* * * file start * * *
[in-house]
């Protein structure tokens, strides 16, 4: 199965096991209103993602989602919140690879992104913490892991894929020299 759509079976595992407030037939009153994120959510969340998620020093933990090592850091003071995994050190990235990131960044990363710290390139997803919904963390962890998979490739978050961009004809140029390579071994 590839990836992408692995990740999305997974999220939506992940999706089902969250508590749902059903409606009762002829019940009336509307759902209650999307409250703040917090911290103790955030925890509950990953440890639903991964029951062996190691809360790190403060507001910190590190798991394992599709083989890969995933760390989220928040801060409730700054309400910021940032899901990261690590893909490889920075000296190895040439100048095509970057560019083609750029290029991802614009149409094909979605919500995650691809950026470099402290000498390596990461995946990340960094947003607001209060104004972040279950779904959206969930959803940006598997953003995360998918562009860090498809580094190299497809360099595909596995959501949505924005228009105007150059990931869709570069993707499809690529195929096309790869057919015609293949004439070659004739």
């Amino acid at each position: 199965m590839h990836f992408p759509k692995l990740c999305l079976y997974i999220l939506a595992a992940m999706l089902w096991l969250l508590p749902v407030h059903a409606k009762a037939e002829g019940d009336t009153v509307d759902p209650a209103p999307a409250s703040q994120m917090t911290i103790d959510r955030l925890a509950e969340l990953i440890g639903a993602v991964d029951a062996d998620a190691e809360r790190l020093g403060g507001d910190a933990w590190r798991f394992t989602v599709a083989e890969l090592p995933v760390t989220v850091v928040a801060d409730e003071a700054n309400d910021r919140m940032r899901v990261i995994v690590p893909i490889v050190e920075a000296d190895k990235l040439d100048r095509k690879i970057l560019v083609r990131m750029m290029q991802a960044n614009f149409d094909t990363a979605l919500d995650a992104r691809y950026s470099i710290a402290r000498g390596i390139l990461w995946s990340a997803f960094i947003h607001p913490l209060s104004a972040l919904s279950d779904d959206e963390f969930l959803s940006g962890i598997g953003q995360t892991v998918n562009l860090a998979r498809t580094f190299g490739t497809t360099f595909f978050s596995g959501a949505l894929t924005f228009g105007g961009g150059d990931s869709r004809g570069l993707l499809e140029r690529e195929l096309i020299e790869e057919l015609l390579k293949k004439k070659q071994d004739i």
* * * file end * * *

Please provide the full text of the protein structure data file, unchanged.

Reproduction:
[in-house]
């Protein structure tokens, strides 16, 4: 199965096991209103993602989602919140690879992104913490892991894929020299 759509079976595992407030037939009153994120959510969340998620020093933990090592850091003071995994050190990235990131960044990363710290390139997803919904963390962890998979490739978050961009004809140029390579071994 590839990836992408692995990740999305997974999220939506992940999706089902969250508590749902059903409606009762002829019940009336509307759902209650999307409250703040917090911290103790955030925890509950990953440890639903991964029951062996190691809360790190403060507001910190590190798991394992599709083989890969995933760390989220928040801060409730700054309400910021940032899901990261690590893909490889920075000296190895040439100048095509970057560019083609750029290029991802614009149409094909979605919500995650691809950026470099402290000498390596990461995946990340960094947003607001209060104004972040279950779904959206969930959803940006598997953003995360998918562009860090498809580094190299497809360099595909596995959501949505924005228009105007150059990931869709570069993707499809690529195929096309790869057919015609293949004439070659004739």
């Amino acid at each position: 199965m590839h990836f992408p759509k692995l990740c999305l079976y997974i999220l939506a595992a992940m999706l089902w096991l969250l508590p749902v407030h059903a409606k009762a037939e002829g019940d009336t009153v509307d759902p209650a209103p999307a409250s703040q994120m917090t911290i103790d959510r955030l925890a509950e969340l990953i440890g639903a993602v991964d029951a062996d998620a190691e809360r790190l020093g403060g507001d910190a933990w590190r798991f394992t989602v599709a083989e890969l090592p995933v760390t989220v850091v928040a801060d409730e003071a700054n309400d910021r919140m940032r899901v990261i995994v690590p893909i490889v050190e920075a000296d190895k990235l040439d100048r095509k690879i970057l560019v083609r990131m750029m290029q991802a960044n614009f149409d094909t990363a979605l919500d995650a992104r691809y950026s470099i710290a402290r000498g390596i390139l990461w995946s990340a997803f960094i947003h607001p913490l209060s104004a972040l919904s279950d779904d959206e963390f969930l959803s940006g962890i598997g953003q995360t892991v998918n562009l860090a998979r498809t580094f190299g490739t497809t360099f595909f978050s596995g959501a949505l894929t924005f228009g105007g961009g150059d990931s869709r004809g570069l993707l499809e140029r690529e195929l096309i020299e790869e057919l015609l390579k293949k004439k070659q071994d004739i």